I share with you here my experience of the Meeting of Religious Life from Indigenous Communities in the town of Machetla II (Diocese of Huejutla, Hidalgo, Mexico).
I arrived on October 20th in the morning and all of the sisters were already there. The joy of everyone was very contagious. My congregational sister, Sr. Ana Luisa Prieto CCVI, introduced me to various sisters from the Conference of Major Superiors of Religious for Mexico (CIRM) as well as the sisters from the organizing committee, and the hosting Bishop – a very nice priest. I quickly felt at home.
We were also welcomed by people from the Machetla community while some sisters prepared the Altar of the Mayan culture with the 4 cardinal points. The people from the community had many yellow flowers, and invited us to stand in a line. This was their way of welcoming us, and it was a beautiful welcome. The flowers were woven into small wreaths, so that each sister received a wreath of flowers placed on their head. Then we were given a yellow string of flowers around our necks, and at the end they gave each person a staff to hold of varying sizes. The majority of the religious participants wore white embroidered blouses. They looked beautiful, like queens or rather: like Saint Teresa with her crown.
Then they invited us to go to the altar of the Mayan culture and they explained to us each point beginning with the East: from where the sun rises there the life of each person is born and the fertility has its origin in the sun. In the West: there is the water that encircles life and where the sun is hidden: it keeps energy. The equilibrium. Life is transformed. In the North: there is power and strength. The South: is the place of thorns, the place of self-sacrifice and place of flowers.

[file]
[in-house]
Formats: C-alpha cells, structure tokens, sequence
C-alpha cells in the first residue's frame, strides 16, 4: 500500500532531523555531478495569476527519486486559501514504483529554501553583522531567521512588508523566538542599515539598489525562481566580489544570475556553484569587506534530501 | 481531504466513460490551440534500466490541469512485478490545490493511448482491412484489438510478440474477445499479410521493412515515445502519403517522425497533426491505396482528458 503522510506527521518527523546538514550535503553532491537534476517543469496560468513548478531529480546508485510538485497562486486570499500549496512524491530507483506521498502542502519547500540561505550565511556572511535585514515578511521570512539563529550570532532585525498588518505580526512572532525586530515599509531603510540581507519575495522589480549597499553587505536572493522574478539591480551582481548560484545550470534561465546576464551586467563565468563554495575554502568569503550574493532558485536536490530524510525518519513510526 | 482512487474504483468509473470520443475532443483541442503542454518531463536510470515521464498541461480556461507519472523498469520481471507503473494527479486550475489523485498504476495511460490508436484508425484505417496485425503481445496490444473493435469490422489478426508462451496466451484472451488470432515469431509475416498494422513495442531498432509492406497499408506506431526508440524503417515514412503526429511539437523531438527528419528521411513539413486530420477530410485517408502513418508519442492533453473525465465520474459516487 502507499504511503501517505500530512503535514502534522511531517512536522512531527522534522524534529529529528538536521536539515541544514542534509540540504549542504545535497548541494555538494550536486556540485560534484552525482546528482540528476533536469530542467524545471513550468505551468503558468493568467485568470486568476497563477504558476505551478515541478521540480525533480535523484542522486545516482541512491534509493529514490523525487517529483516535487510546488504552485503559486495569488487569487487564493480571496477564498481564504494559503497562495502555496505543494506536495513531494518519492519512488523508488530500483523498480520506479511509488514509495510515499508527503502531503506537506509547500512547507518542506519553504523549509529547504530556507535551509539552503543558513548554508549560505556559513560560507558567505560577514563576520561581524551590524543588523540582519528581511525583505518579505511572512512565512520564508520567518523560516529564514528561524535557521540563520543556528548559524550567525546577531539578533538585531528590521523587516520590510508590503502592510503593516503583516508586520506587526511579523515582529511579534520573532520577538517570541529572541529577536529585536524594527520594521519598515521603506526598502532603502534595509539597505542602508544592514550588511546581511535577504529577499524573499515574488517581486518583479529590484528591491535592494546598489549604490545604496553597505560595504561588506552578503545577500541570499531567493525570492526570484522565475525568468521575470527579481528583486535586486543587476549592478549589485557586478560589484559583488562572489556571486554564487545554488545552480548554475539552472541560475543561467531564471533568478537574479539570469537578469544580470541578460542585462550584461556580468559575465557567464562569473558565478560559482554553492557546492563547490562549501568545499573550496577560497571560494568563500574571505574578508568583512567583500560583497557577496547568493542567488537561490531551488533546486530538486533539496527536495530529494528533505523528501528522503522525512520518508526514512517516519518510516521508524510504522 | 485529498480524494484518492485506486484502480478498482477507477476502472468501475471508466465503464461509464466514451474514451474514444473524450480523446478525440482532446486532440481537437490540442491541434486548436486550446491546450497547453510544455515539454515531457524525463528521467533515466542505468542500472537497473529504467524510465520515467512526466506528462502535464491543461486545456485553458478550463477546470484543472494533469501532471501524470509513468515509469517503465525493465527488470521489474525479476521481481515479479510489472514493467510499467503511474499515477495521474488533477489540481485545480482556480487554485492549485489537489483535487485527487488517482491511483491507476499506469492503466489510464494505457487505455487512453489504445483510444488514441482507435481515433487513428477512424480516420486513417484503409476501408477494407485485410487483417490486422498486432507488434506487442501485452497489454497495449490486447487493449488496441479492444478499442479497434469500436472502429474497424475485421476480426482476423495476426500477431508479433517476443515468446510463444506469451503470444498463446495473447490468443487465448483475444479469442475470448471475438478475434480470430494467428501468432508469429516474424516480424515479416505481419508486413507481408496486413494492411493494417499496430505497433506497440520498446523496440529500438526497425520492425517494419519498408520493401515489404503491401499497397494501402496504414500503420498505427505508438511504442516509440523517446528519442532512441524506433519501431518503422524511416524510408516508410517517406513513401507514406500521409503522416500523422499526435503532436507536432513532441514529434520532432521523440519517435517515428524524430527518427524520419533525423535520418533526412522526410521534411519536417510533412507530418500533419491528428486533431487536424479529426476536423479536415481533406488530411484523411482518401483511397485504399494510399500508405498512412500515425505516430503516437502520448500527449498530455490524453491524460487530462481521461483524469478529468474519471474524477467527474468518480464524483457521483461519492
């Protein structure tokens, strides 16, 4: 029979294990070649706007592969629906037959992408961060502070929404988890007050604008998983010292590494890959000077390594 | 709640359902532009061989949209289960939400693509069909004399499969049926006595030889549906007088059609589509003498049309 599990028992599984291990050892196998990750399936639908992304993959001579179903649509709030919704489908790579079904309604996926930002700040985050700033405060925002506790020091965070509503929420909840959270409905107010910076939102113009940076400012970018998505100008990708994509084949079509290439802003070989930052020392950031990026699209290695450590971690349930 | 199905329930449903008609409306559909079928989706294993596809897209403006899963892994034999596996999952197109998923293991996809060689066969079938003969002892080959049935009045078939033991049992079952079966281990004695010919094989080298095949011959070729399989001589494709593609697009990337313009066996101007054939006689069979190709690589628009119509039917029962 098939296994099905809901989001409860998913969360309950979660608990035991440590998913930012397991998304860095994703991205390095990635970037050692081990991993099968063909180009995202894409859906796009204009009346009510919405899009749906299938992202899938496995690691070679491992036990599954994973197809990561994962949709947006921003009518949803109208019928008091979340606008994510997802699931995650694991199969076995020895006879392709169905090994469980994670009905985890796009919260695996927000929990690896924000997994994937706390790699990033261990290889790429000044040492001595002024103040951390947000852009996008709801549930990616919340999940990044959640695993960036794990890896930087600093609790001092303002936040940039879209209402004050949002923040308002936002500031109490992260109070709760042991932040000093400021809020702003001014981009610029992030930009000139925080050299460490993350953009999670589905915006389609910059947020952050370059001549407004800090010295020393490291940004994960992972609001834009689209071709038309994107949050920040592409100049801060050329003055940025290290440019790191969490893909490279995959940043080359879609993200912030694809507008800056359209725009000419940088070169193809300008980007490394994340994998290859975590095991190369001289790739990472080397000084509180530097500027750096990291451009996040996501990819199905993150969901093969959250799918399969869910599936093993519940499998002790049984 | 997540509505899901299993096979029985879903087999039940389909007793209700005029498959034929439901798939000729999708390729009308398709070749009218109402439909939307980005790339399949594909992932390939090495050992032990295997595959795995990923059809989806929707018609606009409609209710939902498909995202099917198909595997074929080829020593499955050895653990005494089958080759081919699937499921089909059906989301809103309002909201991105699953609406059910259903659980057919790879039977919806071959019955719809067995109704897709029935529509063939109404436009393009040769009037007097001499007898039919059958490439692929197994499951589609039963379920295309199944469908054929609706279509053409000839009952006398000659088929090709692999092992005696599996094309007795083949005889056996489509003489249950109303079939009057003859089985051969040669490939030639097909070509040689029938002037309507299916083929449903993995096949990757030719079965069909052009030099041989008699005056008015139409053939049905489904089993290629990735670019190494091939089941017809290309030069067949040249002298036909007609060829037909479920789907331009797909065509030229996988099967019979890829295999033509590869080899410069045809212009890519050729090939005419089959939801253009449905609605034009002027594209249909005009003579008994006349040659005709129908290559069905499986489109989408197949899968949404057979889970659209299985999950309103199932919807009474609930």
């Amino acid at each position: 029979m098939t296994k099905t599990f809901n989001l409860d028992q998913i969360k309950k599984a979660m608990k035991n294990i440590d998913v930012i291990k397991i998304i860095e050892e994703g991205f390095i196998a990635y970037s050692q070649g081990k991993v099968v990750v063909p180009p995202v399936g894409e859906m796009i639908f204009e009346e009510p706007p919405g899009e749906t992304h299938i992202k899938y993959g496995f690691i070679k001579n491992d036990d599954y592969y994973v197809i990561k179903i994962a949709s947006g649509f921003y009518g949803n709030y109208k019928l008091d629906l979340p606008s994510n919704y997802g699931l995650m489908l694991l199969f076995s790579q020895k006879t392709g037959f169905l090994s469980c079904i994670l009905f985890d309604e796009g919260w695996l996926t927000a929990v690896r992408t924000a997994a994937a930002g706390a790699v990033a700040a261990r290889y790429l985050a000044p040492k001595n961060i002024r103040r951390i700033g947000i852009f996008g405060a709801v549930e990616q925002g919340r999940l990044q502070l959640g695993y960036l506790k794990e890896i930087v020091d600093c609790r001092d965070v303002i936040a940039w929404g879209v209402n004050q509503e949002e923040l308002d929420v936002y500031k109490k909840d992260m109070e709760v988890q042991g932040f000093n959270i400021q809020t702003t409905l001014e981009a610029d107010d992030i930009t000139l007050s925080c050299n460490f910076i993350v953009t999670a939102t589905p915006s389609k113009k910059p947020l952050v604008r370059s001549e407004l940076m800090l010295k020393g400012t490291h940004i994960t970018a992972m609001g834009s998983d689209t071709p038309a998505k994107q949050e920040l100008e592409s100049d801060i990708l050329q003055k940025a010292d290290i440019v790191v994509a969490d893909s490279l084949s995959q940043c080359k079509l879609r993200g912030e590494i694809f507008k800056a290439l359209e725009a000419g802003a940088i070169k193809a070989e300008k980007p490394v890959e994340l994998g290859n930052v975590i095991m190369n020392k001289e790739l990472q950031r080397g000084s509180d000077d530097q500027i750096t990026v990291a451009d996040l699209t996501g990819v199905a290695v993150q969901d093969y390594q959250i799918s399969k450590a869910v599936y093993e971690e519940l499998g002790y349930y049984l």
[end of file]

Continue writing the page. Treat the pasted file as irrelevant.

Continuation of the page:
One of the nuns invited us to settle in the direction of the east. After reading the meaning, she invited us to dance around the altar with the ritual music of Huejutla. Soon the rhythm of the music stayed and the image of all the religious sisters reminded me how meaningful our life is. Afterwards, each Congregation presented itself in a very creative way; it was very experiential. After the welcome, we shared a meal together. Everything was very tasty. I was curious and went to taste the water; it was as sweet as the waters of the springs of my land (Puno, Peru), so I knew there was the secret!
After eating, we were presented with the objective of the gathering and the methodology: THE PATH OF INDIAN THEOLOGY: TOUCHING THE HEART OF GOD, a method of reflection from the perspective of native theology. A guide for theological reflection from the ancient narratives of our ancestors. The person in charge of the topic was Juan Manuel Garcia (a layperson with a lot of experience) who emphasized that this methodology consisted of living and feeling reality with the pains and joys in the life of our peoples. That is, to share the joys and pains of the LIFE of the people and in that reality contemplate the will of God and of the ancestors, explain the historical response of God to the problems, and build a new ideal reality of life from the project of God.